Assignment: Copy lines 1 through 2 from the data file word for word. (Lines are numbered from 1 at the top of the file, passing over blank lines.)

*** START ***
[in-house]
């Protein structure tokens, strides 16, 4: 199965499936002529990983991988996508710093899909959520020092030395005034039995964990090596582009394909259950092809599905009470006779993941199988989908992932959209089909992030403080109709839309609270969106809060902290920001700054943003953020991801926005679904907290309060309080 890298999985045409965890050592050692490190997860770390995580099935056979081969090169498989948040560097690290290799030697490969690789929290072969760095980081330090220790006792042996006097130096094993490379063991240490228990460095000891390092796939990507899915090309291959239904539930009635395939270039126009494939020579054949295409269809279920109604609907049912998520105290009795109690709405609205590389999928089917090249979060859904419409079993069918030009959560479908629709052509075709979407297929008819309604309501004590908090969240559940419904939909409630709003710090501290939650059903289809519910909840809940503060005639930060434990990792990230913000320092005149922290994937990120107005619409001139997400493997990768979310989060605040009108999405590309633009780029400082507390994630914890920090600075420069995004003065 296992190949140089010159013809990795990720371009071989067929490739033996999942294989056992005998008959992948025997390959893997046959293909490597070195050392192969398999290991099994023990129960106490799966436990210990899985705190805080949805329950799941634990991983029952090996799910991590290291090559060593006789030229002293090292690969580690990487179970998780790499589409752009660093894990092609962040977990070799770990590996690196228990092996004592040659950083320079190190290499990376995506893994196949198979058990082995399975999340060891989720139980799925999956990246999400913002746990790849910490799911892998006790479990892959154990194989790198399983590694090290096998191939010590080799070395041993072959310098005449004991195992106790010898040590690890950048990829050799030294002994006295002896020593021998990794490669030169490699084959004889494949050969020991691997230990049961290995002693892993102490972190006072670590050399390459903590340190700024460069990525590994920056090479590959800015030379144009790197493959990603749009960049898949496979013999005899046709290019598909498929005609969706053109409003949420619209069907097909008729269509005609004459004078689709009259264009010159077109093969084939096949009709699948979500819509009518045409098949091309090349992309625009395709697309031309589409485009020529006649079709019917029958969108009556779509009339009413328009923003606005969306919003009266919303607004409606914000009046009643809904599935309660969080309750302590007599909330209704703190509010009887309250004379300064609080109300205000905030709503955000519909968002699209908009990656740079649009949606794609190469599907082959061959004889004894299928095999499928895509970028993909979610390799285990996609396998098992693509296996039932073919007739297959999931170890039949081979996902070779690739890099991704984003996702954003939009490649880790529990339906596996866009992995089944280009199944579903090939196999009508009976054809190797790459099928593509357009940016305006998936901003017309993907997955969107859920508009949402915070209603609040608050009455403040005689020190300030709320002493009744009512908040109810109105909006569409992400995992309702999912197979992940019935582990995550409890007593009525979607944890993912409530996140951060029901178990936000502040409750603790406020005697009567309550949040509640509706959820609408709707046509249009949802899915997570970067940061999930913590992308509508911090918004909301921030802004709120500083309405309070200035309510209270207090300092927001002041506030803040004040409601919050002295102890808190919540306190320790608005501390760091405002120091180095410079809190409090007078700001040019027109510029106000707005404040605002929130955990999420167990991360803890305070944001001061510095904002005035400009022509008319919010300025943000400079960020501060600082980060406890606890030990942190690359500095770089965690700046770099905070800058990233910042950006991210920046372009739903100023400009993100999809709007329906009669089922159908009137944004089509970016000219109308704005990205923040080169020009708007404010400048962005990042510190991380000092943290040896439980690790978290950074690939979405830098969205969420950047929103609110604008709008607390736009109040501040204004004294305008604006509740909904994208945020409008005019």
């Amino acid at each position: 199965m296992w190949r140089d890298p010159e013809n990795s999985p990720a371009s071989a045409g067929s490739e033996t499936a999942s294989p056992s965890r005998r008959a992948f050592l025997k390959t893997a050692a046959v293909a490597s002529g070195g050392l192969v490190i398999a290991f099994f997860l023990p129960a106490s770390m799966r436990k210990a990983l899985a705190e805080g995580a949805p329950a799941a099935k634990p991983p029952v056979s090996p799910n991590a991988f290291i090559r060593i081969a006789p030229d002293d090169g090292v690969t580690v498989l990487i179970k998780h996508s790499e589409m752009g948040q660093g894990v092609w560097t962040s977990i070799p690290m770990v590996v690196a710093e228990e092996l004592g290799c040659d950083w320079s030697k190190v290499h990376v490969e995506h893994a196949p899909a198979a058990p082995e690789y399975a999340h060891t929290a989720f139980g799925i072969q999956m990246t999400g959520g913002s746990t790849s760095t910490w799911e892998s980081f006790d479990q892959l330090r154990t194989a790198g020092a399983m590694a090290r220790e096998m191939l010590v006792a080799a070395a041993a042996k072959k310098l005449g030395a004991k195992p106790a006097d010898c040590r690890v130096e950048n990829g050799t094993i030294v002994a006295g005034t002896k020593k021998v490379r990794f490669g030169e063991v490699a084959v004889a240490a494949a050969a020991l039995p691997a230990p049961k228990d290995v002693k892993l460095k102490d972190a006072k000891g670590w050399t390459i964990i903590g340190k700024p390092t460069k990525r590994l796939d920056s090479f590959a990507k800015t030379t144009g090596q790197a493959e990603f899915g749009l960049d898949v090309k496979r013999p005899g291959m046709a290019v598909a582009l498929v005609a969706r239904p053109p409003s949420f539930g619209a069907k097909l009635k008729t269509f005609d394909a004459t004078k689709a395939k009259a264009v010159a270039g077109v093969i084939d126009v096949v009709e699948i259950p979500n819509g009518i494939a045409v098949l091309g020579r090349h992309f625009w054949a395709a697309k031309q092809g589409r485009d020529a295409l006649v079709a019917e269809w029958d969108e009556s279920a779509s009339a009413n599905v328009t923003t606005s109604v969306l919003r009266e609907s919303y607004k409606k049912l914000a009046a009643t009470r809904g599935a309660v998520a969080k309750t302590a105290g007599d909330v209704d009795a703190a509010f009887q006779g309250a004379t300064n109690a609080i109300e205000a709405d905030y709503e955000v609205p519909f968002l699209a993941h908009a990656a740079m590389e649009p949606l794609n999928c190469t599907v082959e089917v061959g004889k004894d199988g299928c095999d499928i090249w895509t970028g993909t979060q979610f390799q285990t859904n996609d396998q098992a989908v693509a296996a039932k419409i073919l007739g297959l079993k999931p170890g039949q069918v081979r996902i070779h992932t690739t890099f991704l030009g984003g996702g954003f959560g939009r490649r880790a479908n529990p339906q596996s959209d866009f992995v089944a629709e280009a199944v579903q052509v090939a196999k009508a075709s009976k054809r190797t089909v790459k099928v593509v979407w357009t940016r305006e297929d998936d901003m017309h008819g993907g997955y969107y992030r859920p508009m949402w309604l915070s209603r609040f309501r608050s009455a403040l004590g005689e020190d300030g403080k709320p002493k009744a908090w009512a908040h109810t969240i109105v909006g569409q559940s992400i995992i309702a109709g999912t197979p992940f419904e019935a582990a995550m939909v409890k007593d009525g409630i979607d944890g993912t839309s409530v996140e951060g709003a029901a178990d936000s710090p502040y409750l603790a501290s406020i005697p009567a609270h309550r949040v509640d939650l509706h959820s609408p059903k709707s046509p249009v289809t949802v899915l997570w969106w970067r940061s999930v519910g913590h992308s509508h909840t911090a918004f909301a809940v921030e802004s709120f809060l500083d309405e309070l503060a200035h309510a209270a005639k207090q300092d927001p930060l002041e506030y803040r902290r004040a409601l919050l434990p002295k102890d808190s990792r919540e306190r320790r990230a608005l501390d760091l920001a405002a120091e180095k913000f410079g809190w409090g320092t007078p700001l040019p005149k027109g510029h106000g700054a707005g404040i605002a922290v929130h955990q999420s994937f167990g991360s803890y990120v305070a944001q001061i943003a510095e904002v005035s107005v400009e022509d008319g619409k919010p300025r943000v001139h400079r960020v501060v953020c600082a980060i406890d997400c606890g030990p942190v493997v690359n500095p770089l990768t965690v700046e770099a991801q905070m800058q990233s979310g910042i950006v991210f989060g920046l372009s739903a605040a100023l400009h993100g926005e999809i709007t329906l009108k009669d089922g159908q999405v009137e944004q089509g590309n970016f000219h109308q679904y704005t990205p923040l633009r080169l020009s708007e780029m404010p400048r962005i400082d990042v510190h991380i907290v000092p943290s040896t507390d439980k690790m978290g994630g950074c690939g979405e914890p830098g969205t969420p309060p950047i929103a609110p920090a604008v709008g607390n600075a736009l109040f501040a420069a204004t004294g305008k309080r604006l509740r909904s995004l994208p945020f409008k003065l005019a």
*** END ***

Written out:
[in-house]
């Protein structure tokens, strides 16, 4: 199965499936002529990983991988996508710093899909959520020092030395005034039995964990090596582009394909259950092809599905009470006779993941199988989908992932959209089909992030403080109709839309609270969106809060902290920001700054943003953020991801926005679904907290309060309080 890298999985045409965890050592050692490190997860770390995580099935056979081969090169498989948040560097690290290799030697490969690789929290072969760095980081330090220790006792042996006097130096094993490379063991240490228990460095000891390092796939990507899915090309291959239904539930009635395939270039126009494939020579054949295409269809279920109604609907049912998520105290009795109690709405609205590389999928089917090249979060859904419409079993069918030009959560479908629709052509075709979407297929008819309604309501004590908090969240559940419904939909409630709003710090501290939650059903289809519910909840809940503060005639930060434990990792990230913000320092005149922290994937990120107005619409001139997400493997990768979310989060605040009108999405590309633009780029400082507390994630914890920090600075420069995004003065 296992190949140089010159013809990795990720371009071989067929490739033996999942294989056992005998008959992948025997390959893997046959293909490597070195050392192969398999290991099994023990129960106490799966436990210990899985705190805080949805329950799941634990991983029952090996799910991590290291090559060593006789030229002293090292690969580690990487179970998780790499589409752009660093894990092609962040977990070799770990590996690196228990092996004592040659950083320079190190290499990376995506893994196949198979058990082995399975999340060891989720139980799925999956990246999400913002746990790849910490799911892998006790479990892959154990194989790198399983590694090290096998191939010590080799070395041993072959310098005449004991195992106790010898040590690890950048990829050799030294002994006295002896020593021998990794490669030169490699084959004889494949050969020991691997230990049961290995002693892993102490972190006072670590050399390459903590340190700024460069990525590994920056090479590959800015030379144009790197493959990603749009960049898949496979013999005899046709290019598909498929005609969706053109409003949420619209069907097909008729269509005609004459004078689709009259264009010159077109093969084939096949009709699948979500819509009518045409098949091309090349992309625009395709697309031309589409485009020529006649079709019917029958969108009556779509009339009413328009923003606005969306919003009266919303607004409606914000009046009643809904599935309660969080309750302590007599909330209704703190509010009887309250004379300064609080109300205000905030709503955000519909968002699209908009990656740079649009949606794609190469599907082959061959004889004894299928095999499928895509970028993909979610390799285990996609396998098992693509296996039932073919007739297959999931170890039949081979996902070779690739890099991704984003996702954003939009490649880790529990339906596996866009992995089944280009199944579903090939196999009508009976054809190797790459099928593509357009940016305006998936901003017309993907997955969107859920508009949402915070209603609040608050009455403040005689020190300030709320002493009744009512908040109810109105909006569409992400995992309702999912197979992940019935582990995550409890007593009525979607944890993912409530996140951060029901178990936000502040409750603790406020005697009567309550949040509640509706959820609408709707046509249009949802899915997570970067940061999930913590992308509508911090918004909301921030802004709120500083309405309070200035309510209270207090300092927001002041506030803040004040409601919050002295102890808190919540306190320790608005501390760091405002120091180095410079809190409090007078700001040019027109510029106000707005404040605002929130955990999420167990991360803890305070944001001061510095904002005035400009022509008319919010300025943000400079960020501060600082980060406890606890030990942190690359500095770089965690700046770099905070800058990233910042950006991210920046372009739903100023400009993100999809709007329906009669089922159908009137944004089509970016000219109308704005990205923040080169020009708007404010400048962005990042510190991380000092943290040896439980690790978290950074690939979405830098969205969420950047929103609110604008709008607390736009109040501040204004004294305008604006509740909904994208945020409008005019």